Andrew Edlin Gallery presents Soviet propaganda posters from the Second World War in its exhibition “Die, Nazi Scum!” Soon after the German attack on the Soviet Union in June 1941, the Okna TASS studio was founded in Moscow. During the war, it produced the enormous output of 1,240 posters, equalling nearly one work per day.
This action can be traced back to a similiar one during the Russian Civil War (1917-1923) during which the Bolsheviki distributed catchy slogans and simple graphics that were suitable for viewing from distance via the Soviet news agency ROSTA1. The posters often used the traditional comic-like lubok style. They were not printed but painted by hand with stencils; when the required number of posters for Moscow had been produced, the stencils were sent to other cities. The okna ROSTA (ROSTA window) were then displayed in windows (hence the name) of train stations, kiosks, telegraph offices and shops.
Since the mid-1920s, the graphic artists Mikhail Kupriyanov (1903-1991), Porfiri Krylov (1904-1990) and Nikolai Sokolov (1903-2000) produced caricatures under the name Kukryniksy and became famous in the 1930s when they worked for the Moscow-based satirical paper Krokodil (crocodile). After the “Great Patriotic War” broke out, they founded the Okna TASS studio (in 1925, ROSTA had become TASS2). During the next years, countless painters, writers, poets and graphical artists worked there, including war poet Konstantin Simonov (1915-1979), author Samuil Yakovlevich Marshak (1897-1964) and Berlin-born Peggy Stone (1907-2009, born as Rosa Goldstein).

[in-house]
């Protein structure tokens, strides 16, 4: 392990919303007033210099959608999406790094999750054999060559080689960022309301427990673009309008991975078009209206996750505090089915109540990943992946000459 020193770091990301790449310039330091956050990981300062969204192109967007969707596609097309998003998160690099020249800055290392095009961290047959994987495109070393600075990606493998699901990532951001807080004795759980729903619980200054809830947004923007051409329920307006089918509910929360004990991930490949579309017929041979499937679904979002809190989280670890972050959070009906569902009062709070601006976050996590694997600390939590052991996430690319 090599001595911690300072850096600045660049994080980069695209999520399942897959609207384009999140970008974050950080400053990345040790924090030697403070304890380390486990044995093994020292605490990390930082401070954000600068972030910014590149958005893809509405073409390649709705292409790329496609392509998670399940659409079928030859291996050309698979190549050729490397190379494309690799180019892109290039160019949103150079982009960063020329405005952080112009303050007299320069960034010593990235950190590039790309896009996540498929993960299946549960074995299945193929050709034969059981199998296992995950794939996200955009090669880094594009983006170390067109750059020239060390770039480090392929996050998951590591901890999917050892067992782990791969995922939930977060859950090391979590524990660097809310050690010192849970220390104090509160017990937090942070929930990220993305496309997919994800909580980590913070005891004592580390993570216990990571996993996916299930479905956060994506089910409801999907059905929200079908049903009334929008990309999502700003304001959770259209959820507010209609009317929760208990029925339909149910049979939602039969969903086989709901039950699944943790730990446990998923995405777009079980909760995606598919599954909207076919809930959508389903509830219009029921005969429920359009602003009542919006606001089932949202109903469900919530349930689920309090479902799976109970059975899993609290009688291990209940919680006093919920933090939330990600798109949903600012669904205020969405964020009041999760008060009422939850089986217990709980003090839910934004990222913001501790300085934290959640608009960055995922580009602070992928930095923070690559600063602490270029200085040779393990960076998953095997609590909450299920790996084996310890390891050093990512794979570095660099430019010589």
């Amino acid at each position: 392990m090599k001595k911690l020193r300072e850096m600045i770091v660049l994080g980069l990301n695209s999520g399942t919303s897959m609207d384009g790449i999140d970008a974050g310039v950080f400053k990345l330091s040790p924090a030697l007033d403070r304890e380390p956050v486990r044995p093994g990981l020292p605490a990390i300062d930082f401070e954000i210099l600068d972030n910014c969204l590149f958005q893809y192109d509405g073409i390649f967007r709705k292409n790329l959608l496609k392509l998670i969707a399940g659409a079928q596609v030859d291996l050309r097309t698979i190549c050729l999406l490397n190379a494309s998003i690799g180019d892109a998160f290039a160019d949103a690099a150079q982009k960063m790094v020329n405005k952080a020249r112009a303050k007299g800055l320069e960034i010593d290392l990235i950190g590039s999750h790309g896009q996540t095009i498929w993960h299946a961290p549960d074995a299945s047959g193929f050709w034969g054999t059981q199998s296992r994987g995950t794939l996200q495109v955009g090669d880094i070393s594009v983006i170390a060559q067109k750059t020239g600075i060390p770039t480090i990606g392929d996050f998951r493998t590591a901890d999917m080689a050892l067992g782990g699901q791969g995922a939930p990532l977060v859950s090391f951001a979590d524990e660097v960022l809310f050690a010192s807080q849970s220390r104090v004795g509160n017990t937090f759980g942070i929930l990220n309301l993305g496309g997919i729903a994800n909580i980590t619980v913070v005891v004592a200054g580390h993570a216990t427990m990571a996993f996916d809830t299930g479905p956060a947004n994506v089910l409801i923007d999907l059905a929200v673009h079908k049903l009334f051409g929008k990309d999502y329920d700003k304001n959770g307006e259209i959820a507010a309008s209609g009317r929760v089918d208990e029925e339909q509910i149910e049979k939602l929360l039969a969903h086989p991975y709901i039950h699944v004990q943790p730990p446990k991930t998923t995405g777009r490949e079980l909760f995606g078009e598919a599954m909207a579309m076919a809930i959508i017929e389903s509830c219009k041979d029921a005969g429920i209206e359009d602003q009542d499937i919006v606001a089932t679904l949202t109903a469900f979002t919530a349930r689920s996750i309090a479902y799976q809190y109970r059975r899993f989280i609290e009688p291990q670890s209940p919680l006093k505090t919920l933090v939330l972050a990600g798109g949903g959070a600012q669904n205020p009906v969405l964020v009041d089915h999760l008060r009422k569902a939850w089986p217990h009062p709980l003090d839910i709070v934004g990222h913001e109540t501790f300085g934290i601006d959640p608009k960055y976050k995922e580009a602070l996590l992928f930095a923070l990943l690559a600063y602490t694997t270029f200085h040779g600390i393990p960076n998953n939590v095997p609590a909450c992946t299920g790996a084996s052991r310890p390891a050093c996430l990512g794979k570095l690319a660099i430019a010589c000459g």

Okna TASS could avoid tight censorship; Soviet newspaper Pravda (truth) stated that Okna TASS “is a part of the Red Army’s military equipment alongside tanks and airplanes. We should take care of it and love it no less than our rifles or guns.” Some of the motifs were dropped over the frontlines, too – it was forbidden for German soldiers on pain of death to keep them.
The exhibition presents an interesting selection of typical motifs: the Soviet military might smashes the invader with tanks, fists, knives or molten iron, while the opponent is pictured as laughing stock or as mean and brutal animal. The graphical impact is as enormous as the use of strong colours is fascinating. Therefore, “Die, Nazi Scum!” is offering a view into one of the most productive and successful strands of war propaganda.3
On the occasion of the exhibition, a catalogue with an essay by Xenia Vytuleva has been published (30 US$).
“Die, Nazi Scum!” – Soviet TASS Propaganda Posters 1941-1945
17 November 2011 – 14 January 2012
Opening: 17 November 2011, 1800-2000h
Andrew Edlin Gallery
134 Tenth Avenue
New York, NY 10011